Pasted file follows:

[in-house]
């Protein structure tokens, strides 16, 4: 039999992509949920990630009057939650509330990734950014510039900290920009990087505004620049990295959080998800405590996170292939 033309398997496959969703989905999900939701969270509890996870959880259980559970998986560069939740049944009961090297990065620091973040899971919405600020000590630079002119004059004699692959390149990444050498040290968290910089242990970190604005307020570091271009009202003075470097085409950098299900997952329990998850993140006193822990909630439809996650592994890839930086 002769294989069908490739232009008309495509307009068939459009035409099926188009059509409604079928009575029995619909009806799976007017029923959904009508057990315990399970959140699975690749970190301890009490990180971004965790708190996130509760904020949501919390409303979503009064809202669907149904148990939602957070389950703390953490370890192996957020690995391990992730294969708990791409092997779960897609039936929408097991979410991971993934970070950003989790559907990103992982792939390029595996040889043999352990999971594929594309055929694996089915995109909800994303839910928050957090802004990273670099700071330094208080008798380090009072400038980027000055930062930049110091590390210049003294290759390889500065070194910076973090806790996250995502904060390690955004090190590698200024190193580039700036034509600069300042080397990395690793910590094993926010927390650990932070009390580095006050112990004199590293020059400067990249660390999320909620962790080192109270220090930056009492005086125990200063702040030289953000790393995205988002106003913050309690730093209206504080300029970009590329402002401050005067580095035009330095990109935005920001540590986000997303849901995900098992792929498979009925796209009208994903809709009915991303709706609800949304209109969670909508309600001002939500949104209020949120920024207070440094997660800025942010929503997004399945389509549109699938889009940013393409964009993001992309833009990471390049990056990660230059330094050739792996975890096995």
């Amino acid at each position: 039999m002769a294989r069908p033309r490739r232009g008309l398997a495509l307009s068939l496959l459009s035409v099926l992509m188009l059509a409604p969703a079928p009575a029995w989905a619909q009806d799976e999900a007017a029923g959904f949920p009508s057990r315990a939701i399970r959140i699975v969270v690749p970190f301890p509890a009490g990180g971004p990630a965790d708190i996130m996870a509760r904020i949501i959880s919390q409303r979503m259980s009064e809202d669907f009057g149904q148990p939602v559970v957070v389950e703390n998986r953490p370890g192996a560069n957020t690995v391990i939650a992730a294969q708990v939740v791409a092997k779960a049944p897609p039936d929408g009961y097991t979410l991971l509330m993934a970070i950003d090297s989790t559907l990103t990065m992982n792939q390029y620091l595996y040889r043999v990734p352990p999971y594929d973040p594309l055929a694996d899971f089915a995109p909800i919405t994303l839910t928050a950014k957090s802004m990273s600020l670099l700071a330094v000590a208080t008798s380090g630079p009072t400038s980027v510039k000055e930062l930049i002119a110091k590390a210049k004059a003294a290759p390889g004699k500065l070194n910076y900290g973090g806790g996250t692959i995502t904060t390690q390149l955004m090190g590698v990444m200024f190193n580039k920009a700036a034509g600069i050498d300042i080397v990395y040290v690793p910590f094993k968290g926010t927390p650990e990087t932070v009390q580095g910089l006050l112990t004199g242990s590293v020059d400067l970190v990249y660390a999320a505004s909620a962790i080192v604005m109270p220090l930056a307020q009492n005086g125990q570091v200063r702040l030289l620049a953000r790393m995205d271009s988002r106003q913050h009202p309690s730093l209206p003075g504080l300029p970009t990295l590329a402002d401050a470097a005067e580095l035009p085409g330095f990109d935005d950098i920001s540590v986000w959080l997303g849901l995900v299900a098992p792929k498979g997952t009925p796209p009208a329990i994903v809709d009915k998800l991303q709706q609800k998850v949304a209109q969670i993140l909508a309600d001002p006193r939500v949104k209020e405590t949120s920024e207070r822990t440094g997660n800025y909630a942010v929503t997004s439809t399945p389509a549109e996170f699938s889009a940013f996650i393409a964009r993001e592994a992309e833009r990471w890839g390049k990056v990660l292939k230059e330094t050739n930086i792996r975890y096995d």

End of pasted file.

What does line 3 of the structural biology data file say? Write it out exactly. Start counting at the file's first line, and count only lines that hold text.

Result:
């Amino acid at each position: 039999m002769a294989r069908p033309r490739r232009g008309l398997a495509l307009s068939l496959l459009s035409v099926l992509m188009l059509a409604p969703a079928p009575a029995w989905a619909q009806d799976e999900a007017a029923g959904f949920p009508s057990r315990a939701i399970r959140i699975v969270v690749p970190f301890p509890a009490g990180g971004p990630a965790d708190i996130m996870a509760r904020i949501i959880s919390q409303r979503m259980s009064e809202d669907f009057g149904q148990p939602v559970v957070v389950e703390n998986r953490p370890g192996a560069n957020t690995v391990i939650a992730a294969q708990v939740v791409a092997k779960a049944p897609p039936d929408g009961y097991t979410l991971l509330m993934a970070i950003d090297s989790t559907l990103t990065m992982n792939q390029y620091l595996y040889r043999v990734p352990p999971y594929d973040p594309l055929a694996d899971f089915a995109p909800i919405t994303l839910t928050a950014k957090s802004m990273s600020l670099l700071a330094v000590a208080t008798s380090g630079p009072t400038s980027v510039k000055e930062l930049i002119a110091k590390a210049k004059a003294a290759p390889g004699k500065l070194n910076y900290g973090g806790g996250t692959i995502t904060t390690q390149l955004m090190g590698v990444m200024f190193n580039k920009a700036a034509g600069i050498d300042i080397v990395y040290v690793p910590f094993k968290g926010t927390p650990e990087t932070v009390q580095g910089l006050l112990t004199g242990s590293v020059d400067l970190v990249y660390a999320a505004s909620a962790i080192v604005m109270p220090l930056a307020q009492n005086g125990q570091v200063r702040l030289l620049a953000r790393m995205d271009s988002r106003q913050h009202p309690s730093l209206p003075g504080l300029p970009t990295l590329a402002d401050a470097a005067e580095l035009p085409g330095f990109d935005d950098i920001s540590v986000w959080l997303g849901l995900v299900a098992p792929k498979g997952t009925p796209p009208a329990i994903v809709d009915k998800l991303q709706q609800k998850v949304a209109q969670i993140l909508a309600d001002p006193r939500v949104k209020e405590t949120s920024e207070r822990t440094g997660n800025y909630a942010v929503t997004s439809t399945p389509a549109e996170f699938s889009a940013f996650i393409a964009r993001e592994a992309e833009r990471w890839g390049k990056v990660l292939k230059e330094t050739n930086i792996r975890y096995d």